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Republican Judd Gregg said to be Commerce front-runner

A White House source says a decision could be made Monday on whether to name the New Hampshire senator to the Cabinet post.

February 01, 2009|Christi Parsons

WASHINGTON — Sen. Judd Gregg (R-N.H.) is the leading candidate to become President Obama's Commerce secretary, an administration official said Saturday, adding that a decision could come as early as Monday.

Gregg's appointment would add another Republican to Obama's Cabinet at a time when the president is preaching bipartisanship and working to build GOP support for his agenda.

It would also have the potential to tip the balance of power in the Senate: New Hampshire's governor, a Democrat, could name a Democrat to succeed Gregg.

Depending on the outcome of the contested Senate race in Minnesota, a Democratic appointee from New Hampshire could give the party 60 seats in the Senate, counting the two independents who caucus with Democrats -- enough to shut down Republican filibusters and smooth the way for Obama's plans whether there is bipartisan support for them or not.

A spokesman for Gov. John Lynch declined to discuss possible candidates for the potential Senate opening. Right now, said spokesman Colin Manning, "this is between the White House and Sen. Gregg."

A spokeswoman for Gregg also refused to discuss the possibility.

Still, reports circulated that Republicans were trying to work out a deal with Lynch to keep the seat in their party's hands if Gregg vacates it. Democrats think they would stand to benefit whether or not he was succeeded by a Democrat, reasoning that a Republican newcomer would be easier to defeat next year.

The Obama economic team would be adding a strong voice for business in Gregg, 61, the lead GOP negotiator on last year's $700-billion financial bailout. A 16-year veteran of the Senate and ranking member of its budget committee, Gregg is a fiscal conservative from a state with a noted aversion to government spending and taxes. (He also has the distinction of having won $853,492 in the Powerball lottery in 2005.)

New Mexico Gov. Bill Richardson, a Democrat, was Obama's first choice for the job. Richardson took himself out of contention not long after his nomination, citing a grand jury investigation into how state contracts have been issued during his tenure.

Gregg's appointment could change not just the Senate, but the overall power equilibrium in Washington.

Obama has been reaching out to Republicans for weeks now and speaking of the importance of cooperation. He named Ray LaHood -- a Republican congressman from Illinois -- as Transportation secretary, and asked Robert M. Gates, President Bush's Defense secretary, to stay on. The Pentagon chief is a registered independent but says he considers himself a Republican.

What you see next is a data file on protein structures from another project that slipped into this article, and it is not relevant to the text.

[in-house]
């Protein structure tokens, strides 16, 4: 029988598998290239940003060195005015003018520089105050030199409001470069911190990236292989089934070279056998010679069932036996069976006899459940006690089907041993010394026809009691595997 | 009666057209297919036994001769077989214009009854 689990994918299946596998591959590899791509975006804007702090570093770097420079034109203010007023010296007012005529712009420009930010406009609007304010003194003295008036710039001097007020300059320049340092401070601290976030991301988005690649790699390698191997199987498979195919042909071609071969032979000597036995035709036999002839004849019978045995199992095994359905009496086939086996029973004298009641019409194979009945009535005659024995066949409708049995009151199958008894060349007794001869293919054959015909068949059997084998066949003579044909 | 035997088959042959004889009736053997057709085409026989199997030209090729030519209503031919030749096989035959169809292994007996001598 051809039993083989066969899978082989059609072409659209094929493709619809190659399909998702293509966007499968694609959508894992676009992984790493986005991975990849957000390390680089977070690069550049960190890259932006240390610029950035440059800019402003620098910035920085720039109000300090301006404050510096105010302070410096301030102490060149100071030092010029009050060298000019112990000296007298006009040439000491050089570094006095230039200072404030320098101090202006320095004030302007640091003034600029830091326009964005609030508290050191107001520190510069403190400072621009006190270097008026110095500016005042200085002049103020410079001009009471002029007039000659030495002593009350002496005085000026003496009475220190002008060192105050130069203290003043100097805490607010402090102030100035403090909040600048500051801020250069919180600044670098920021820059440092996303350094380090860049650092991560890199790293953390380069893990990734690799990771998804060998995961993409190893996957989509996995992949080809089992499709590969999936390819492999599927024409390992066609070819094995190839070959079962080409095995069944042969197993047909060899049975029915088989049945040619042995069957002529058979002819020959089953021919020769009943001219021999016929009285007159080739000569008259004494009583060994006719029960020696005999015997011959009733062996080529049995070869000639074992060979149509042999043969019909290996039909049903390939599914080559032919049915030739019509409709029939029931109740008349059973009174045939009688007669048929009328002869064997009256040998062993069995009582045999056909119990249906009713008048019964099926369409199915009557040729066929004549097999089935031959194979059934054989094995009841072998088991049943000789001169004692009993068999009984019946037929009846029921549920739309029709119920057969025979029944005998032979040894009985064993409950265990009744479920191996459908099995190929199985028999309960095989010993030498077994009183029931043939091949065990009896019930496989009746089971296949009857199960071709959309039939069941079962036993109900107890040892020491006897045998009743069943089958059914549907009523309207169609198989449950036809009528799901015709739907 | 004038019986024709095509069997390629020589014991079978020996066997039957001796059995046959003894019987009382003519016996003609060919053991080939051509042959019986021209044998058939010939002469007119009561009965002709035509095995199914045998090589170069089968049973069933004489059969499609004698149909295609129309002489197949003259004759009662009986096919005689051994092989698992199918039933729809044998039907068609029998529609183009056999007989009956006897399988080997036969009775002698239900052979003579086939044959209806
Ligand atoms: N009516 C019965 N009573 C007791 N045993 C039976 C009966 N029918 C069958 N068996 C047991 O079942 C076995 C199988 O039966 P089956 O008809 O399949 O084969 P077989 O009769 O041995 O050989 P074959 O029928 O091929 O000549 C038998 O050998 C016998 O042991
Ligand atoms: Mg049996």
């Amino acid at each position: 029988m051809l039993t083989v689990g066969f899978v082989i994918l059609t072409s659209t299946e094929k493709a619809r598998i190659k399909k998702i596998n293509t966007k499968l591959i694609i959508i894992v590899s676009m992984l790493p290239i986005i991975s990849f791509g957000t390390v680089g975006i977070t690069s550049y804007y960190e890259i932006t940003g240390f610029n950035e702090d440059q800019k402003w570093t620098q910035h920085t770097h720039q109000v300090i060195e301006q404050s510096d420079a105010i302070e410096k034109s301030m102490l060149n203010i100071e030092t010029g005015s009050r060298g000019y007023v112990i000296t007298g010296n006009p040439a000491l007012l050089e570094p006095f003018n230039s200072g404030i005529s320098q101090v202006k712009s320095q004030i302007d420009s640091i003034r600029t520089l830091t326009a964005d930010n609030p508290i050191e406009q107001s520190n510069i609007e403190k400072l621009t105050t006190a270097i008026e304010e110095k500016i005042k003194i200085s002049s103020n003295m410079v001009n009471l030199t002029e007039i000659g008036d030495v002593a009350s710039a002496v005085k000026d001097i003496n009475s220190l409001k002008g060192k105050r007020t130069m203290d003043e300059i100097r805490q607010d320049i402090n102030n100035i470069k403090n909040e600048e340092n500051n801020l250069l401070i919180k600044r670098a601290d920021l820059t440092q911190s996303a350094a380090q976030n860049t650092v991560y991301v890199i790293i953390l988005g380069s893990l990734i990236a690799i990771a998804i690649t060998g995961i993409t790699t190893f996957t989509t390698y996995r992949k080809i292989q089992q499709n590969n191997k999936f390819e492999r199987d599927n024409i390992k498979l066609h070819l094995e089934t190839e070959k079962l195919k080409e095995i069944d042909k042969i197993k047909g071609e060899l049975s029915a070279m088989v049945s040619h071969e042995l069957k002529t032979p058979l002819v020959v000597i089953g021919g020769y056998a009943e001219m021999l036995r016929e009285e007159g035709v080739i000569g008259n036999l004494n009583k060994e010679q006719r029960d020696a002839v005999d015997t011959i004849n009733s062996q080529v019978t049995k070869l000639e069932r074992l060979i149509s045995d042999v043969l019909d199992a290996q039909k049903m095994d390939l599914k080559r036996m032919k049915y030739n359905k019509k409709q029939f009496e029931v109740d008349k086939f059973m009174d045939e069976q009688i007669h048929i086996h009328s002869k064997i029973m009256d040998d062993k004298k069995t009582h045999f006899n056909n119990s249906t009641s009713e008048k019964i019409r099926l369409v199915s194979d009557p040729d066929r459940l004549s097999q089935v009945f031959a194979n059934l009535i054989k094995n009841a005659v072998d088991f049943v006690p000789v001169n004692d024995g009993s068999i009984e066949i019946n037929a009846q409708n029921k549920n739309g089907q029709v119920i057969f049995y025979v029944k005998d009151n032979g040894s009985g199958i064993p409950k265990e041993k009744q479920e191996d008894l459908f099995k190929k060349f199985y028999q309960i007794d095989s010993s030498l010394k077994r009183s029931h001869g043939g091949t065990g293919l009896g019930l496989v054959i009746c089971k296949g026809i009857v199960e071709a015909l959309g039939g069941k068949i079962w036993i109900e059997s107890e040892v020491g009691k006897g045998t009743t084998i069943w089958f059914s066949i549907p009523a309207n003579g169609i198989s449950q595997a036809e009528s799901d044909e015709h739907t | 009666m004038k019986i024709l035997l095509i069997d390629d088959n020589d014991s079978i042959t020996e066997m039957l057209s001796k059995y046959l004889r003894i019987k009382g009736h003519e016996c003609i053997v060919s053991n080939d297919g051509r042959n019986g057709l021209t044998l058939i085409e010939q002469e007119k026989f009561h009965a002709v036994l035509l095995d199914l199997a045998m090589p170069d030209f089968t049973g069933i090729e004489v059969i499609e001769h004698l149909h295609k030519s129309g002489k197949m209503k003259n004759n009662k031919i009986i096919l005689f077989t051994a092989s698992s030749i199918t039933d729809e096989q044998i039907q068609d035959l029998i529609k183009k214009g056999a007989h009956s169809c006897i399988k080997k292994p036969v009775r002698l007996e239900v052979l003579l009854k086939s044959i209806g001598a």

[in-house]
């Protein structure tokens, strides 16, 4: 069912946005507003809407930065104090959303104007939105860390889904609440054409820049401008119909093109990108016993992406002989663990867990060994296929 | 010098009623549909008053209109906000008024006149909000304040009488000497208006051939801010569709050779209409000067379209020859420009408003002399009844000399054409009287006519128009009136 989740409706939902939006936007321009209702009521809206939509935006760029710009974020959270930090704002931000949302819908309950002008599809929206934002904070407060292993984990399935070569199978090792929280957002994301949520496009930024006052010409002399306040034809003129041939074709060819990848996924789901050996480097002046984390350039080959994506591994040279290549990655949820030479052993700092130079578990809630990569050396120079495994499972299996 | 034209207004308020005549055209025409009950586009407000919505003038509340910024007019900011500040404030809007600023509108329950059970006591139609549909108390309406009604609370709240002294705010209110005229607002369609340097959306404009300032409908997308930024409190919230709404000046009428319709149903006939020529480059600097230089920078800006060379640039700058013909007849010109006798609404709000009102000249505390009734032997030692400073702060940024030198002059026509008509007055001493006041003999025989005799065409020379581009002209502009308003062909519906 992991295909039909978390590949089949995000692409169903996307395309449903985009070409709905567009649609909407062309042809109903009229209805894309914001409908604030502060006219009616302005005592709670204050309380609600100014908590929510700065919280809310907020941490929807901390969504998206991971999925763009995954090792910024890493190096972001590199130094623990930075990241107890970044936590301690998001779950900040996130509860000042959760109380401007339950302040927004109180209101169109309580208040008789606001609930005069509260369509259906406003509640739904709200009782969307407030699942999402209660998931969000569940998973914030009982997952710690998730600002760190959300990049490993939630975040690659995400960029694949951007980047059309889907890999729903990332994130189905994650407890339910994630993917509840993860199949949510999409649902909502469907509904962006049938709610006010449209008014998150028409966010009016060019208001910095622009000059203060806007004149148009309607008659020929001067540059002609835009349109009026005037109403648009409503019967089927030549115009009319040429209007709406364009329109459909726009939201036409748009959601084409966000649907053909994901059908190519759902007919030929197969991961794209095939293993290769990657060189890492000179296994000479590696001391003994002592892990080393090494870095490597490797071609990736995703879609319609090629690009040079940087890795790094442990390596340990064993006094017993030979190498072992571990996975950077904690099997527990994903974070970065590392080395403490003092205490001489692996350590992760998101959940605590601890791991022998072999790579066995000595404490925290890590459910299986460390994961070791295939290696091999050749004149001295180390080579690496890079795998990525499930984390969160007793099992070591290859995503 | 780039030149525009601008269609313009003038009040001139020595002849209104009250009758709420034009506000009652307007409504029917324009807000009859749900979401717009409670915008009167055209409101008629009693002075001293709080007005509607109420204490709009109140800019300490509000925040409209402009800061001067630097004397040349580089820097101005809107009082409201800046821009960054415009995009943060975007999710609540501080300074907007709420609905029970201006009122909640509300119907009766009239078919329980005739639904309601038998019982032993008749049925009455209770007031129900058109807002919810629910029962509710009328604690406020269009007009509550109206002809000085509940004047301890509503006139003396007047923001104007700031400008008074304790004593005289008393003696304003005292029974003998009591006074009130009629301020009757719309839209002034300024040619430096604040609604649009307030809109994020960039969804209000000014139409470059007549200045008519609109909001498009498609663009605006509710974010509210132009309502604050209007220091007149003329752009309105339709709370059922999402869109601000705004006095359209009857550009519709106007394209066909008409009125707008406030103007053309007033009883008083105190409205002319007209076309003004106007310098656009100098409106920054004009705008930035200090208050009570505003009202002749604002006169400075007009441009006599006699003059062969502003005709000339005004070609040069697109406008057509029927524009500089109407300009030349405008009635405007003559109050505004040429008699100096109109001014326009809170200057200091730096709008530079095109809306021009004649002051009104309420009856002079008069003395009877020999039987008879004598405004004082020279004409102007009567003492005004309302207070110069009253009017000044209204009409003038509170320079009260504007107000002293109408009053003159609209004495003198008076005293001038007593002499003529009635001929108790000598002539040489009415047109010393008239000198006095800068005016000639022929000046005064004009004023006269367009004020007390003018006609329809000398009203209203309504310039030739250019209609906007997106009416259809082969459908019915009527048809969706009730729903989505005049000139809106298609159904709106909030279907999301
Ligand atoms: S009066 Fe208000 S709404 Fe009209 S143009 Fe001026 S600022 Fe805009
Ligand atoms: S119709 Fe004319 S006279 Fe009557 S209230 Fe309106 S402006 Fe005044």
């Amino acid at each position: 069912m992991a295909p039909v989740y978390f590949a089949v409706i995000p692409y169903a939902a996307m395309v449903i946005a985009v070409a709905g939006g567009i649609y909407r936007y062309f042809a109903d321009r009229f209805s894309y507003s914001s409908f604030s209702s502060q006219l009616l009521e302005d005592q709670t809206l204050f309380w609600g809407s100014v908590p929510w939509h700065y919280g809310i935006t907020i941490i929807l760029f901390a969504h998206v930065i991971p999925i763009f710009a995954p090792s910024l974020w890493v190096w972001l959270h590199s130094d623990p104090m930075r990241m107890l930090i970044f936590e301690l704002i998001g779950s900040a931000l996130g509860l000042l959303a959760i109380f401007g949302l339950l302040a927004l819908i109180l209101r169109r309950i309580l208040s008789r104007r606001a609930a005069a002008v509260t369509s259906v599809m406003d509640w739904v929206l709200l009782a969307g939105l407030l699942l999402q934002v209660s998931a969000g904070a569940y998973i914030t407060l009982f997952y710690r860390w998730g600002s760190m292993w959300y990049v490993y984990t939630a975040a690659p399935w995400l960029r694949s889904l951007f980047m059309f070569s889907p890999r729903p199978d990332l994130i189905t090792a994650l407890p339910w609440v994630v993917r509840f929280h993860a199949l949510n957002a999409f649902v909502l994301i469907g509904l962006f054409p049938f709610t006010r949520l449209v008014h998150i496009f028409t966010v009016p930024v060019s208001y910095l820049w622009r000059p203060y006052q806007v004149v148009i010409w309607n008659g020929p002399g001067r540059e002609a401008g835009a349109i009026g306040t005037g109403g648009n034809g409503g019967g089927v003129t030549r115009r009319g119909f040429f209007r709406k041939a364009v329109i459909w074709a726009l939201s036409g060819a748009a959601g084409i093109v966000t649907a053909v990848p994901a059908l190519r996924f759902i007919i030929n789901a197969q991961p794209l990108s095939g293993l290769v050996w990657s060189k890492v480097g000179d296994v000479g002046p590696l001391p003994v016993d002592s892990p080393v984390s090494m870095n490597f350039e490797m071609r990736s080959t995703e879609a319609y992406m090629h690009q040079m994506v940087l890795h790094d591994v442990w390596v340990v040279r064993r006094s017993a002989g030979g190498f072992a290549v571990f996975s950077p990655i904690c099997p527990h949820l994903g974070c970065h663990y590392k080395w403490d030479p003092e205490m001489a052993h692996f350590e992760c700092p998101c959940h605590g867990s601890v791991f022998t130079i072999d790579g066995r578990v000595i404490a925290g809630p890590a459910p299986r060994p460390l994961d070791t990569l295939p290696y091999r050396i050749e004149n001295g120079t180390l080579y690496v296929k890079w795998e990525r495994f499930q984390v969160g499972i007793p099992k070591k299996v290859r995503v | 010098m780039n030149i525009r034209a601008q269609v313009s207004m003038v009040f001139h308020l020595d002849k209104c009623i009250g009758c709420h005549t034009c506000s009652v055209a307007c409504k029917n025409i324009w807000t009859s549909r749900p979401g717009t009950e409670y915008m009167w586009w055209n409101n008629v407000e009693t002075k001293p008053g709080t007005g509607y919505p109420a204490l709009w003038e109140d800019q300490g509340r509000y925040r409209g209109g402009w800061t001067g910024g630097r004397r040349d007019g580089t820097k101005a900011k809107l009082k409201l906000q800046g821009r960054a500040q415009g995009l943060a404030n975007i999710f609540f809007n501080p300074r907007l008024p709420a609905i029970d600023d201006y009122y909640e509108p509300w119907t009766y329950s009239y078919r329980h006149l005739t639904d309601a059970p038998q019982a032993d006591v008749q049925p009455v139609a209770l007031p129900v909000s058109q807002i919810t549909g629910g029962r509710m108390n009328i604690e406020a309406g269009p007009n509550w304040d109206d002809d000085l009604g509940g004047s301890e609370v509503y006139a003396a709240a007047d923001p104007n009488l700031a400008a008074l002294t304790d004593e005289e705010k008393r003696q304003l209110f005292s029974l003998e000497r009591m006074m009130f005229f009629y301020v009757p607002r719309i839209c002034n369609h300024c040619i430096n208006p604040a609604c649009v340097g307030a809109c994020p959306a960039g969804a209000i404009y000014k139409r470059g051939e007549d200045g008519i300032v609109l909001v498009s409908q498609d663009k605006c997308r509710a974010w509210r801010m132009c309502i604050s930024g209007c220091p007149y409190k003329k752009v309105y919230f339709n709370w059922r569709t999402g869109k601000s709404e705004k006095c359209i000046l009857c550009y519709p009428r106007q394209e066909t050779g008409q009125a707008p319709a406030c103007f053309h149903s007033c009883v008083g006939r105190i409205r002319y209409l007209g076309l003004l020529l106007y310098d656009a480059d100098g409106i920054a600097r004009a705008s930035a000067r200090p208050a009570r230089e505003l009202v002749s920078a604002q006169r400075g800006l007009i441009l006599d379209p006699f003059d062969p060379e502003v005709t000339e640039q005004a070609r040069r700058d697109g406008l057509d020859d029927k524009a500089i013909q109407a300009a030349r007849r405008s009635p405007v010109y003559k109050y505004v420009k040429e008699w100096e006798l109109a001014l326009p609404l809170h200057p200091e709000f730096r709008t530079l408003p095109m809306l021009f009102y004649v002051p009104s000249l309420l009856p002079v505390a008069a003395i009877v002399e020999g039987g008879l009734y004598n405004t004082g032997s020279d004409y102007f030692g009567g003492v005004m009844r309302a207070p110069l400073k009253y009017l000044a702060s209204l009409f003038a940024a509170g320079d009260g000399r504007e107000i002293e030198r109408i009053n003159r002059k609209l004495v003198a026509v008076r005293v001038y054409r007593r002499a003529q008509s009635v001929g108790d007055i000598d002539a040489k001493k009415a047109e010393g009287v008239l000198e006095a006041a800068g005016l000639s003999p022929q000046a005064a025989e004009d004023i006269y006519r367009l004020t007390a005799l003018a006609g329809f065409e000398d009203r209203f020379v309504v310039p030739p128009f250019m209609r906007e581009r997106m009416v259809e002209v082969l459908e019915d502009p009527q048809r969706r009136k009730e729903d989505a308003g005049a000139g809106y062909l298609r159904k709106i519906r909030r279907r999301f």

But congressional Republicans already complain that their Democratic colleagues are being heavy-handed with them, and a more pronounced shift in the Senate could exacerbate tensions.

Democrats hold a 56-41 advantage over Republicans in the Senate; the two independents also are aligned with the majority. Still to be decided is Minnesota, where a recount gave Democrat Al Franken a 225-vote lead over GOP incumbent Norm Coleman -- a result Coleman is contesting in court.

The appointment of the Commerce secretary would round out the Obama economic team at a crucial moment. The House passed Obama's economic stimulus plan last week, with no Republican votes, and the bill now moves to the Senate.

On Saturday morning, Obama pledged to work for speedy, bipartisan support of the plan, as well as for a strategy to revive the U.S. financial system.

Angry about news that corporate executives had handed out millions in employee bonuses in 2008, the president hinted he would take steps to stop corporate executives from dipping into bailout money for employee bonuses.

But neither Obama nor his top advisors were clear about how far the administration would go to curb executive compensation as they draft their blueprint. In an interview with Bloomberg television on Saturday, Obama political advisor David Axelrod stopped short of embracing a ban on bonuses for companies that receive taxpayer-funded bailouts.

The plan is expected to be unveiled in the next week or so, with Treasury Secretary Timothy Geithner at work on a strategy meant to loosen the credit market, lower mortgage costs for families and open up loans for small businesses.

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cparsons@tribune.com

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